Algebra: A Computational Introduction
by John Scherk
Publisher: Chapman & Hall 2000
Number of pages: 419
The book emphasizes the computational aspects of modern abstract algebra. Author has integrated the software Mathematica into the discussions -- especially in the group theory sections -- but is careful not to make any logical reliance on this software.
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by John A. Beachy, William D. Blair - Waveland
This text contains many of the definitions and theorems from the area of mathematics called abstract algebra. It is intended for undergraduates taking an abstract algebra class, as well as for students taking their first graduate algebra course.
by Donu Arapura - Purdue University
This book covers basic abstract algebra. Rather than spending a lot of time on axiomatics and serious theorem proving, the author wanted to spend more time with examples, simple applications and with making scenic detours.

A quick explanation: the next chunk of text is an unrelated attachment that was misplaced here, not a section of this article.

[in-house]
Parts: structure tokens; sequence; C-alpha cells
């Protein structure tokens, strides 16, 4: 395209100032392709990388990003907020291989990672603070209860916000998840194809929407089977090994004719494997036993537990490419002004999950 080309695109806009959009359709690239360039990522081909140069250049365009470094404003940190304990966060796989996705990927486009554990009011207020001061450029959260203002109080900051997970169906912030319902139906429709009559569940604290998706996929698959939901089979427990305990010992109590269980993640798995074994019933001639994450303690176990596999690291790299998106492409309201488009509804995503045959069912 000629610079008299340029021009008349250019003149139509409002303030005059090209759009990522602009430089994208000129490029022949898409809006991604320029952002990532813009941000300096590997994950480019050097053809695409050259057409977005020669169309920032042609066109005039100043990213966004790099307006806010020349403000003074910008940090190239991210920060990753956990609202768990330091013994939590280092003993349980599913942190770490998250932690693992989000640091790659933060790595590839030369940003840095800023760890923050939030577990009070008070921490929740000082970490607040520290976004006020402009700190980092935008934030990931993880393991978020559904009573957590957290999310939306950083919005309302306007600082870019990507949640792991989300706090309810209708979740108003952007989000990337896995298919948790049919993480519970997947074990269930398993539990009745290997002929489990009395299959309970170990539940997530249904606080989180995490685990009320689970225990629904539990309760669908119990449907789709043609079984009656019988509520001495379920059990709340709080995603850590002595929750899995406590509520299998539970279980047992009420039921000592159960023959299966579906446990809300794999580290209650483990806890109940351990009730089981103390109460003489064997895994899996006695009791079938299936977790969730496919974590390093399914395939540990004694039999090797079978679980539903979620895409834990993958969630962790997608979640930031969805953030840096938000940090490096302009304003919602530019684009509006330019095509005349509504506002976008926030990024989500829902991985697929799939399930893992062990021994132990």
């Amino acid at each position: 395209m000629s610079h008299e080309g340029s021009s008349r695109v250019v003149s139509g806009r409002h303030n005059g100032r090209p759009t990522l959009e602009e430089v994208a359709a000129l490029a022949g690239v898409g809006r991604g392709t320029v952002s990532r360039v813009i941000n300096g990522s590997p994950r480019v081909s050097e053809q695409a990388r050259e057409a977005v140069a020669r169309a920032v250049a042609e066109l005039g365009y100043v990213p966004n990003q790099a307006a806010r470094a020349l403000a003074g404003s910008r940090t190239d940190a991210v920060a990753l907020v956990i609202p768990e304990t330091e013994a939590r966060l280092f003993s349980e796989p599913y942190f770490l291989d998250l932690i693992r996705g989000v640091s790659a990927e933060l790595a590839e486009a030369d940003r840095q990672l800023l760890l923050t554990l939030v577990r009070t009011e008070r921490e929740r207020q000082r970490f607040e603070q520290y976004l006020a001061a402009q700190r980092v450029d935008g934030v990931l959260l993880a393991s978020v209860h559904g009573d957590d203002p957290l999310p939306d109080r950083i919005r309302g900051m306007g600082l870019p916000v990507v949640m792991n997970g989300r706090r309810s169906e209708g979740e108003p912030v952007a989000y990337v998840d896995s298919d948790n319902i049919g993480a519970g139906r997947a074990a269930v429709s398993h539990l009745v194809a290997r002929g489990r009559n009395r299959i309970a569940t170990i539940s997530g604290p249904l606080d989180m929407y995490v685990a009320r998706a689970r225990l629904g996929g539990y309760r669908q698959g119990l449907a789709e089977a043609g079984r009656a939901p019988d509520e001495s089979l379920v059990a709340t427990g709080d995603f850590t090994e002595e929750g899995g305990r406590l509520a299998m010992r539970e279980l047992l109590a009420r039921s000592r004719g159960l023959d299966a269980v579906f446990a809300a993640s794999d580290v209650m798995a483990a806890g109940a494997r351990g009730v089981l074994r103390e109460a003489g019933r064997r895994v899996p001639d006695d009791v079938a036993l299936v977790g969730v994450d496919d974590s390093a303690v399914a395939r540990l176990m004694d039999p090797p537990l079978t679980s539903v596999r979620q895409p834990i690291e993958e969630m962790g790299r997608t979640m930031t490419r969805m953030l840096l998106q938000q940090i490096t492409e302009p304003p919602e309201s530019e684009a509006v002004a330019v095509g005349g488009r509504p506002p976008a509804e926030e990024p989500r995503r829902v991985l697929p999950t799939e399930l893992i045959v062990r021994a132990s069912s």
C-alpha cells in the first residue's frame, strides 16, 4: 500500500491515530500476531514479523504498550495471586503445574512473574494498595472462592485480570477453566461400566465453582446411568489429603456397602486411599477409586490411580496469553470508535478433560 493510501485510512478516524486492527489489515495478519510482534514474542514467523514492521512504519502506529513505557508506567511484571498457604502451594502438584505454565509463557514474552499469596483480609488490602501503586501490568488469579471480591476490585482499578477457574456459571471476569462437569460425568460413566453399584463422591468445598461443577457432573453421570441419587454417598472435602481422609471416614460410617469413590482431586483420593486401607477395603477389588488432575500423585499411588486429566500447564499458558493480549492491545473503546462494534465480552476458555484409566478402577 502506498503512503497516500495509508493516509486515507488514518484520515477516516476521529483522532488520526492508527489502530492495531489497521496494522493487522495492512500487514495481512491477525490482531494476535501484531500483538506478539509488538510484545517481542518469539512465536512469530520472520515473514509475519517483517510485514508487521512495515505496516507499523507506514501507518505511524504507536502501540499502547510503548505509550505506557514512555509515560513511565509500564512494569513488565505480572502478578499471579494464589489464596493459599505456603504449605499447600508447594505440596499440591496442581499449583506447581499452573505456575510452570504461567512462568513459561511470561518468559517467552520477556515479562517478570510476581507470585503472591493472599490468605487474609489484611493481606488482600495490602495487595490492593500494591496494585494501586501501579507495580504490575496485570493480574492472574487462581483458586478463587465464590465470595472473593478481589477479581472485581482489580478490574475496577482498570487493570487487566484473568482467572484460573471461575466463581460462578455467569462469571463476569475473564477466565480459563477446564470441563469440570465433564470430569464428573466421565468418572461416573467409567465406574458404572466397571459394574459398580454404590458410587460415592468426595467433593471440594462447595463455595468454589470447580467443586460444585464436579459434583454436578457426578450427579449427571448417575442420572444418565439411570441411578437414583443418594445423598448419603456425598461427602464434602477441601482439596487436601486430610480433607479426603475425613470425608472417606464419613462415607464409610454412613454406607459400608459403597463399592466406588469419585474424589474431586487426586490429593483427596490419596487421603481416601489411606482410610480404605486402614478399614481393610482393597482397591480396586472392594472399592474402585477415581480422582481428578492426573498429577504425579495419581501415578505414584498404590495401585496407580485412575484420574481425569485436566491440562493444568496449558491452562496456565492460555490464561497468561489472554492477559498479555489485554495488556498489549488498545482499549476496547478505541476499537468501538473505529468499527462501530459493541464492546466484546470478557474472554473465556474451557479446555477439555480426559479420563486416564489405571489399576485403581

by Edwin H. Connell
Covers abstract algebra in general, with the focus on linear algebra, intended for students in mathematics, physical sciences, and computer science. The presentation is compact, but still somewhat informal. The proofs of many theorems are omitted.
by Peter J. Cameron - Queen Mary, University of London
After a short introductory chapter consisting mainly of reminders about such topics as functions, equivalence relations, matrices, polynomials and permutations, the notes fall into two chapters, dealing with rings and groups respectively.